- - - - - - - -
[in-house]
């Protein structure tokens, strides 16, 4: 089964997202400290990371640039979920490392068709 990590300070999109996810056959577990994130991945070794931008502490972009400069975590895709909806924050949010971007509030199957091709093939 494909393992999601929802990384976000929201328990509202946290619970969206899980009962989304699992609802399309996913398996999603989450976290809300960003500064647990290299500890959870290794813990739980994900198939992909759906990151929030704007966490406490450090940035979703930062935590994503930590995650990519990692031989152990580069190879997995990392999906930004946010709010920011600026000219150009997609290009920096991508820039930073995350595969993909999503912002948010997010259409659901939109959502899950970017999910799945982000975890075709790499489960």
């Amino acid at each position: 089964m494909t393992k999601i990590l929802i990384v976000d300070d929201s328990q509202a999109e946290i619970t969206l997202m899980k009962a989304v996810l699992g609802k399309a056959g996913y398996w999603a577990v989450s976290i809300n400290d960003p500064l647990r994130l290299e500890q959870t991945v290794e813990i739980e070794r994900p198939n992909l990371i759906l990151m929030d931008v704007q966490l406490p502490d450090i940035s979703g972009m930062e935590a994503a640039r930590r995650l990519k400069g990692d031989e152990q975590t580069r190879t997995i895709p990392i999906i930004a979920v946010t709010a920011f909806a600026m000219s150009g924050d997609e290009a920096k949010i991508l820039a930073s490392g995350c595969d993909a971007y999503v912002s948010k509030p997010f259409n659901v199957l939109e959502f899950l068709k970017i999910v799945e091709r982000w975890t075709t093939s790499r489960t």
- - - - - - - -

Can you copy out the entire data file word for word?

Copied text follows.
[in-house]
């Protein structure tokens, strides 16, 4: 089964997202400290990371640039979920490392068709 990590300070999109996810056959577990994130991945070794931008502490972009400069975590895709909806924050949010971007509030199957091709093939 494909393992999601929802990384976000929201328990509202946290619970969206899980009962989304699992609802399309996913398996999603989450976290809300960003500064647990290299500890959870290794813990739980994900198939992909759906990151929030704007966490406490450090940035979703930062935590994503930590995650990519990692031989152990580069190879997995990392999906930004946010709010920011600026000219150009997609290009920096991508820039930073995350595969993909999503912002948010997010259409659901939109959502899950970017999910799945982000975890075709790499489960």
């Amino acid at each position: 089964m494909t393992k999601i990590l929802i990384v976000d300070d929201s328990q509202a999109e946290i619970t969206l997202m899980k009962a989304v996810l699992g609802k399309a056959g996913y398996w999603a577990v989450s976290i809300n400290d960003p500064l647990r994130l290299e500890q959870t991945v290794e813990i739980e070794r994900p198939n992909l990371i759906l990151m929030d931008v704007q966490l406490p502490d450090i940035s979703g972009m930062e935590a994503a640039r930590r995650l990519k400069g990692d031989e152990q975590t580069r190879t997995i895709p990392i999906i930004a979920v946010t709010a920011f909806a600026m000219s150009g924050d997609e290009a920096k949010i991508l820039a930073s490392g995350c595969d993909a971007y999503v912002s948010k509030p997010f259409n659901v199957l939109e959502f899950l068709k970017i999910v799945e091709r982000w975890t075709t093939s790499r489960t």